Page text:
Bernie Sanders: Candidate or President?

Then-presidential candidate Bernie Sanders speaks at a campaign rally in Massachusetts in February 2016 ( Image )

Then-presidential candidate Bernie Sanders speaks at a campaign rally in Massachusetts in February 2016 (Image)


The 2020 Democratic slate of candidates is loaded. There are already fourteen Democrats who have announced that they are running for president, and sixteen more are likely or presumed to run. But out of all of these candidates — some with big names, some with big policy platforms, and some with both — Bernie Sanders is almost certainly the front-runner.

Only eight hours after announcing his candidacy, Sanders had already raised $3.3 million toward his campaign — far more than the $1.5 million Kamala Harris raised in the 24 hours after her announcement. Contrary to the hopes of many establishment Democrats, Sanders is likely to retain the large base he galvanized during the 2016 election, despite the fact that then, he was running against one candidate, and now, he is running against thirteen of them.

Sanders’ policies and hopes for the country are consistent and clear-minded. From the beginning of his political career, he has championed economic equality, and his passionate struggle to that end has not wavered even once throughout his time in the Senate. Voters overwhelmingly care about economic issues over mostly every other type of issue (remember “It’s the economy, stupid”?) and Sanders has been saying what tired and frustrated workers want to hear for decades.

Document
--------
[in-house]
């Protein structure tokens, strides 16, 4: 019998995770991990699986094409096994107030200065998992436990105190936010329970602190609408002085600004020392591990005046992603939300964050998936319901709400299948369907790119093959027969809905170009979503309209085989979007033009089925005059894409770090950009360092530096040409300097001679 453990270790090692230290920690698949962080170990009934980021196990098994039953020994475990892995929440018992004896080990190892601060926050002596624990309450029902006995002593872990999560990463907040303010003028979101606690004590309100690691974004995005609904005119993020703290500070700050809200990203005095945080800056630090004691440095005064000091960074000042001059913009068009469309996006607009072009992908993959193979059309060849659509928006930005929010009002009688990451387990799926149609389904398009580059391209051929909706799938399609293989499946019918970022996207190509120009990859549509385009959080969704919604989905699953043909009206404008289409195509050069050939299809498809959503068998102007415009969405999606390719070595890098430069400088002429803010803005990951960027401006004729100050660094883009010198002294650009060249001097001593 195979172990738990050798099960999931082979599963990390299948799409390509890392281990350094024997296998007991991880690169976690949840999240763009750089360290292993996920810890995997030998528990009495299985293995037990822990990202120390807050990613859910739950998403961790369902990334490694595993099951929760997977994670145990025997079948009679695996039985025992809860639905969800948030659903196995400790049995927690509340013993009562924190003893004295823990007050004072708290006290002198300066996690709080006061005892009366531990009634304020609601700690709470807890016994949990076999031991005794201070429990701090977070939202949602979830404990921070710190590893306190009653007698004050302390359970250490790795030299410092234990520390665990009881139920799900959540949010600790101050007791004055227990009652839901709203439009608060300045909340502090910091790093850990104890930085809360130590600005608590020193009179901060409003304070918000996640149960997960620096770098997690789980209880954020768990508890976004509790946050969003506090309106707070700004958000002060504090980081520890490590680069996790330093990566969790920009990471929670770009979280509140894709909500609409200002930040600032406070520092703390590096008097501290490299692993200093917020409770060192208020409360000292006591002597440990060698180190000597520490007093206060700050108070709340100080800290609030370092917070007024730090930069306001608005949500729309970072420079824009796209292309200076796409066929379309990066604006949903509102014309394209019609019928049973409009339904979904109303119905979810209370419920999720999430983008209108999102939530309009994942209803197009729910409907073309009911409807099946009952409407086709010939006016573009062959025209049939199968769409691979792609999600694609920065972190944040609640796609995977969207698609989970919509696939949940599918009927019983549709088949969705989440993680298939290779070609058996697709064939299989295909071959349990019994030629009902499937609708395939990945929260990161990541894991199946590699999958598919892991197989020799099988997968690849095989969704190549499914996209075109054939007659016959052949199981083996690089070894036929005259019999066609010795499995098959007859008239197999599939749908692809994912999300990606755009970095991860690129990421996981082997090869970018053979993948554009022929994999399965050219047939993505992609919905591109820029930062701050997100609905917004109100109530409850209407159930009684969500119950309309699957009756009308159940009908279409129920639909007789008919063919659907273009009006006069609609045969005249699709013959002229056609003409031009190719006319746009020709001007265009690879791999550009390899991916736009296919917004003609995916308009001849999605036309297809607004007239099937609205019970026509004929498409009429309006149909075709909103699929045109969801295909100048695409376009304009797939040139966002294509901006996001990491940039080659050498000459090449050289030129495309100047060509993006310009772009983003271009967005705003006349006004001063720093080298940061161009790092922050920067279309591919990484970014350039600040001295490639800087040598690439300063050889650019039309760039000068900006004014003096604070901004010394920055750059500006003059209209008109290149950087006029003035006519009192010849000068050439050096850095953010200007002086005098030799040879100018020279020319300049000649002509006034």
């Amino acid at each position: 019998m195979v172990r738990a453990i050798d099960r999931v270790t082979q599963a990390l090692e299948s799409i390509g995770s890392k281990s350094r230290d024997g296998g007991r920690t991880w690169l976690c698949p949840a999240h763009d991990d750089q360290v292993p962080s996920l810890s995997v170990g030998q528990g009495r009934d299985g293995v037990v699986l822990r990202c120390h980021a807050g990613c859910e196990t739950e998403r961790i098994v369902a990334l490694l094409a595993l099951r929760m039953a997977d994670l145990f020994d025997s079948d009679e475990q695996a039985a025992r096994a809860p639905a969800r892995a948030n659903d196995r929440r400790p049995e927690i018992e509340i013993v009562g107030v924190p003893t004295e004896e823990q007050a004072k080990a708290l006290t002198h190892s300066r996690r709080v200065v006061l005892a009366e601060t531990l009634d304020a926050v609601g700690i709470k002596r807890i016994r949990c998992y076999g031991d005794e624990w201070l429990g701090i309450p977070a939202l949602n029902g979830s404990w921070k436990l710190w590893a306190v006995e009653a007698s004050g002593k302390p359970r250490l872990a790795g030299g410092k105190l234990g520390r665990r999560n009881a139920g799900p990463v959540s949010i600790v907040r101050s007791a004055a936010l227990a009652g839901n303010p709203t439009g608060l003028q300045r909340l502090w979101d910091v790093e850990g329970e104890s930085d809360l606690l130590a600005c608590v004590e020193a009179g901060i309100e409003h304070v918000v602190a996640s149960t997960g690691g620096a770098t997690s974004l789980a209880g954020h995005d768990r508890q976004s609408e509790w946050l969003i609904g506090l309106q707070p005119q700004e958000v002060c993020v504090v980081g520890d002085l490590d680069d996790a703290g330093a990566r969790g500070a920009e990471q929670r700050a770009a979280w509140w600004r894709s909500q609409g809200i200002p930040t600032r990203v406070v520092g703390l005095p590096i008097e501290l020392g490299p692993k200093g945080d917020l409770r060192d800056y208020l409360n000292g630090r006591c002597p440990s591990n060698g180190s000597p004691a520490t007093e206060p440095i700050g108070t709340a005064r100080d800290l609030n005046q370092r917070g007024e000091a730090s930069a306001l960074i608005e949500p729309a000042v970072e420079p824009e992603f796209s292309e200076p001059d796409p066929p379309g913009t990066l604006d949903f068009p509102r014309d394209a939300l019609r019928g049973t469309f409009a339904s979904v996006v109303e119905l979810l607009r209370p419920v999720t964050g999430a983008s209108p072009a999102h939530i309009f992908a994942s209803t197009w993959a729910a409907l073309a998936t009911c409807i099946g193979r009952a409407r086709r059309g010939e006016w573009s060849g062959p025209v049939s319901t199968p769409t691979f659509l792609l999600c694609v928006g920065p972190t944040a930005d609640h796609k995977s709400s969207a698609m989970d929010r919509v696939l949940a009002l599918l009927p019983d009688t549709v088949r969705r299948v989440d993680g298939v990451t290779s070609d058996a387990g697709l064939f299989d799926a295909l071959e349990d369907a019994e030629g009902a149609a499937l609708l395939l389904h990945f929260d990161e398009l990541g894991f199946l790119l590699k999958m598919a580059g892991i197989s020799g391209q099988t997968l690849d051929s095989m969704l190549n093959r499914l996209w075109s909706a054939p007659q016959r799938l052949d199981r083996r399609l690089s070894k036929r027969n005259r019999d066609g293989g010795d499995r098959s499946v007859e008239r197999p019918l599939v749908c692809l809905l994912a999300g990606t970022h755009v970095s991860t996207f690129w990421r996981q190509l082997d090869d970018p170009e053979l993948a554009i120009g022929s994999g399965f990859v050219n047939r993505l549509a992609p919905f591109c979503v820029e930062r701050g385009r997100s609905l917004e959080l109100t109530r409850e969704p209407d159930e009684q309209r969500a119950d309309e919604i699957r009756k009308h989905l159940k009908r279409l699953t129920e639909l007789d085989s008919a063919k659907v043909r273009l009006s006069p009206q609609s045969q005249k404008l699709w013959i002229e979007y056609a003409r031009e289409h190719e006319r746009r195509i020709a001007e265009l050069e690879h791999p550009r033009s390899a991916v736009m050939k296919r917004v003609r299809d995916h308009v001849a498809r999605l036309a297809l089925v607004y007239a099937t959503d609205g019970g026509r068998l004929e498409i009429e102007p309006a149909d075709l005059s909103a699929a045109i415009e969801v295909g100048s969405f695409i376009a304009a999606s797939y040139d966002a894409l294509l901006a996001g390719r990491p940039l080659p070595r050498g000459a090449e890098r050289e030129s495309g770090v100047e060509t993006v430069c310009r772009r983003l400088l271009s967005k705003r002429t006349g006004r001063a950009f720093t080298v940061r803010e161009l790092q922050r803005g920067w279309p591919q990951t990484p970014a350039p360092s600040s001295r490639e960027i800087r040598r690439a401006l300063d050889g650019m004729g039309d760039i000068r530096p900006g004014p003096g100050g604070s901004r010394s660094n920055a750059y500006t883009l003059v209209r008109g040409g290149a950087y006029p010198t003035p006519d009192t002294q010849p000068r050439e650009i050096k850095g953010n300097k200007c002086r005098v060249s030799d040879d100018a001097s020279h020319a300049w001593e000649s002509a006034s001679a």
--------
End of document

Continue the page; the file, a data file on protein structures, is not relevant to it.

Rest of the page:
But for the office of the presidency, it’s not the economy, stupid. Although Bernie Sanders has an excellent track record on fighting to end the enormous wealth disparity in this country and lifting up the underprivileged, economic issues are not the only ones facing the country.

Presidents must consider foreign policy and a multitude of social issues while maintaining good relations with other politicians, none of which are particularly inspiring to Sanders. The Senator from Vermont follows the progressive line on these issues — he believes climate change is a real threat to the world, he is pro-choice, and he supports same-sex marriage — but above all, he is concerned with economic inequality.

Sanders’s 2016 campaign had a strong emphasis on racial justice, but he added this comprehensive policy platform only after he received widespread backlash for ignoring the Black Lives Matter movement. Sure, this showed an admirable willingness to grow and change, and his natural tendency to absorb discussions of all other inequality under the banner of class inequality is certainly a strong show of conviction toward the issue in which he so passionately believes. But to be a good president, not just a good candidate, Sanders needs to focus equally on each salient issue — even if he doesn’t care about all of them.

OpinionAditi KharodComment